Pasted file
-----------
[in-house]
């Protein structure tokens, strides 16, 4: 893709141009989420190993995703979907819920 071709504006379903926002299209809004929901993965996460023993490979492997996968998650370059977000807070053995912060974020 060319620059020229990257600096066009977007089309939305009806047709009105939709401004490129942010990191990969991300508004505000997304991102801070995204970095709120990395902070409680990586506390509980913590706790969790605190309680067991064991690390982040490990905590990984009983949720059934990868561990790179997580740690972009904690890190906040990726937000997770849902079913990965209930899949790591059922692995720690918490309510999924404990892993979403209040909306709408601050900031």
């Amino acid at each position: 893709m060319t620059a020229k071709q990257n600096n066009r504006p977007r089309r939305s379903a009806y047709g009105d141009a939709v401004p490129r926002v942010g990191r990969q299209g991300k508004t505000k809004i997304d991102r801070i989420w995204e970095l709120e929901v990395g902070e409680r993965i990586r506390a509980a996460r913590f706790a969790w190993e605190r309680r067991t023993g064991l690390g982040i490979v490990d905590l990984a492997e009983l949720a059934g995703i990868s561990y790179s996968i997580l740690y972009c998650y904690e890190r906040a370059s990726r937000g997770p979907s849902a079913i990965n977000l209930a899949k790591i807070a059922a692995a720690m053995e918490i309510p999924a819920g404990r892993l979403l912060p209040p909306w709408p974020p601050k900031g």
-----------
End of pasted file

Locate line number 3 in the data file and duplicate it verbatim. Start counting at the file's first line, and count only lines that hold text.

């Amino acid at each position: 893709m060319t620059a020229k071709q990257n600096n066009r504006p977007r089309r939305s379903a009806y047709g009105d141009a939709v401004p490129r926002v942010g990191r990969q299209g991300k508004t505000k809004i997304d991102r801070i989420w995204e970095l709120e929901v990395g902070e409680r993965i990586r506390a509980a996460r913590f706790a969790w190993e605190r309680r067991t023993g064991l690390g982040i490979v490990d905590l990984a492997e009983l949720a059934g995703i990868s561990y790179s996968i997580l740690y972009c998650y904690e890190r906040a370059s990726r937000g997770p979907s849902a079913i990965n977000l209930a899949k790591i807070a059922a692995a720690m053995e918490i309510p999924a819920g404990r892993l979403l912060p209040p909306w709408p974020p601050k900031g």